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Thread: This is NOT Mouse specific

  1. #1

    This is NOT Mouse specific

    But that's OK on BAC Mail.

    My questions stem from the inevitable fact that I'm getting older and facing the potential of some day losing a medical and also the hassles of annual inspections. I'm looking at the possibilities of the new LSA rules (and in particular an E-LSA). My two questions are:

    1. If I buy and build an LSA fast build kit (which I understand meets the 51% owner built requirment for experimental) can I do the annual inspection myself?

    2. Can I use a non-IFR certified GPS (in an experimental aircraft), such as the new handheld Garmin 396 to fly an IFR approach.


    Cloyd Van Hook
    President, BAC

  2. #2

    This is NOT Mouse specific

    Humm...

    1) I think you can work on a plane that you build
    under the 51% rule, there may also be a course that
    you can take where you can work on your LSA plane that
    you purchased (not too sure). You need to join EAA
    and take up the 'sport pilot' magazine.

    2) You could probably fly your IFR approaches all day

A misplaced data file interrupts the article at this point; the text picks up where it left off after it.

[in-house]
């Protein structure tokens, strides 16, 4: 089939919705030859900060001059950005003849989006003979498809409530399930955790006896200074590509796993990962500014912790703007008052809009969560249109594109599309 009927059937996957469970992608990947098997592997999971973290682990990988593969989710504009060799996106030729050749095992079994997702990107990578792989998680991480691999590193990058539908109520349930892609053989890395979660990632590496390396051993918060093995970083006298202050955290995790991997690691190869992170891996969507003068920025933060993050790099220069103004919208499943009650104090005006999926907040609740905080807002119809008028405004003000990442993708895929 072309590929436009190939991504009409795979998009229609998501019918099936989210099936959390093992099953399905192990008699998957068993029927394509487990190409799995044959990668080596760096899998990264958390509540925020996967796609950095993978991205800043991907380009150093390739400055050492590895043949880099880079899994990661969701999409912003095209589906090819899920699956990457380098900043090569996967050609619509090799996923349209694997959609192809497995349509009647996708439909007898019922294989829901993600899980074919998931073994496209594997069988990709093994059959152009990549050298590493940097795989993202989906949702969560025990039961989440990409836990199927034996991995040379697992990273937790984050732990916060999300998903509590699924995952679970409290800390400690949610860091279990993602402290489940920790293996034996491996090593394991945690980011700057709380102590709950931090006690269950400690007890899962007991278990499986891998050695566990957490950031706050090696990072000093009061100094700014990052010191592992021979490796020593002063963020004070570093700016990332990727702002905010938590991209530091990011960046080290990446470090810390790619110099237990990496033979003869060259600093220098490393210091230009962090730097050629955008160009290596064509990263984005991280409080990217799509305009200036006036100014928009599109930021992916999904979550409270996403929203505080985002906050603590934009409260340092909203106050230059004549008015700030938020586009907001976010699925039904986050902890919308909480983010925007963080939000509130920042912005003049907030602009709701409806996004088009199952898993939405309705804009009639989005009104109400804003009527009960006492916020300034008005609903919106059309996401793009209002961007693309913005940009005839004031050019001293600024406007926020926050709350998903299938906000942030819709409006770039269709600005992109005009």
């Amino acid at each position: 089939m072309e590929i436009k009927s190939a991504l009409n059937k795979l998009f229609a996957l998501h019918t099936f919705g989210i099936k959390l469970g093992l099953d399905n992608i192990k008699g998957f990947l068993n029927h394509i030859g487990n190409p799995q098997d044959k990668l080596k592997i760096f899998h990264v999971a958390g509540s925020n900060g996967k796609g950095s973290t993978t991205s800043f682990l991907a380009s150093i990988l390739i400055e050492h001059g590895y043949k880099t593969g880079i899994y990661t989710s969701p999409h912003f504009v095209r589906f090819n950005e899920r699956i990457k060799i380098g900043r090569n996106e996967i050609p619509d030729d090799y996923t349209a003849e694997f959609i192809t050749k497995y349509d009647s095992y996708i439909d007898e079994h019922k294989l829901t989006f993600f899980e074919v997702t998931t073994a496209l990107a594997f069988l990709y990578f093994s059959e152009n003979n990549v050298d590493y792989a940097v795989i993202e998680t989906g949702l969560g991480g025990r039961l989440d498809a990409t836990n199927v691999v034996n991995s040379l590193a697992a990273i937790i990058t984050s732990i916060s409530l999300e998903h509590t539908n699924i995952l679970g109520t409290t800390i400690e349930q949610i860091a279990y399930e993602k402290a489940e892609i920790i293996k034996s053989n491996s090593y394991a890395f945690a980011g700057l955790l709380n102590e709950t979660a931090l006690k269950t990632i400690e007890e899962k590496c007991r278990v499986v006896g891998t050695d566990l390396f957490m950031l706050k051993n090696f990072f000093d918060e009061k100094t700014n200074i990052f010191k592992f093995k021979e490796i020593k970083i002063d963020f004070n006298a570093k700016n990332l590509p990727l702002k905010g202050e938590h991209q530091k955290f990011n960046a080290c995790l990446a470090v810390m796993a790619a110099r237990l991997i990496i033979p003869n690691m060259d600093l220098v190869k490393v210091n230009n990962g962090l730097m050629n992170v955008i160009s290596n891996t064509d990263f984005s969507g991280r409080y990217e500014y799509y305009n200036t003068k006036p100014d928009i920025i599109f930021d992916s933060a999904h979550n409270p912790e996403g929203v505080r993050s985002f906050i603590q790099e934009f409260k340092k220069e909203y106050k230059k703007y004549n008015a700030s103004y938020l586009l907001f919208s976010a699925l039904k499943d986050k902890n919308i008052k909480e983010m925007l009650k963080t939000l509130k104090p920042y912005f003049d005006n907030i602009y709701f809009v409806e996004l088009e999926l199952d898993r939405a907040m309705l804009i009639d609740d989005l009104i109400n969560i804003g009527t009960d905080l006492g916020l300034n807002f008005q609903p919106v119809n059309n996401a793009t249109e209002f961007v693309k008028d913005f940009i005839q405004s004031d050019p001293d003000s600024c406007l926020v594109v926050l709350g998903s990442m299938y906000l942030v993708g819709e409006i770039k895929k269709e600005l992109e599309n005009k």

long, but you will be busting LSA regulations
    (specifically that LSA regs are only valid for daytime
    VFR only)

    Jay

    --- cloydvanhook@imtt.com wrote:

    > But that's OK on BAC Mail.
    >
    > My questions stem from the inevitable fact that I'm
    > getting older and
    > facing the potential of some day losing a medical
    > and also the hassles of
    > annual inspections. I'm looking at the
    > possibilities of the new LSA rules
    > (and in particular an E-LSA). My two questions are:
    >
    > 1. If I buy and build an LSA fast build kit (which
    > I understand meets the
    > 51% owner built requirment for experimental) can I
    > do the annual
    > inspection myself?
    >
    > 2. Can I use a non-IFR certified GPS (in an
    > experimental aircraft), such
    > as the new handheld Garmin 396 to fly an IFR
    > approach.
    >
    >
    > Cloyd Van Hook
    > President, BAC>
    _______________________________________________
    > BAC-Mail mailing list
    > BAC-Mail@beechaeroclub.org
    >
    http://www.beechaeroclub.org/mailman/listinfo/bac-mail
    >




    __________________________________________________ __
    Start your day with Yahoo! - make it your home page
    http://www.yahoo.com/r/hs

    _______________________________________________
    BAC-Mail mailing list
    BAC-Mail@beechaeroclub.org
    http://www.beechaeroclub.org/mailman/listinfo/bac-mail

  3. #3

    This is NOT Mouse specific

    James Bruce <j_w_bruce@yahoo.com>
    07/26/2005 12:24 PM To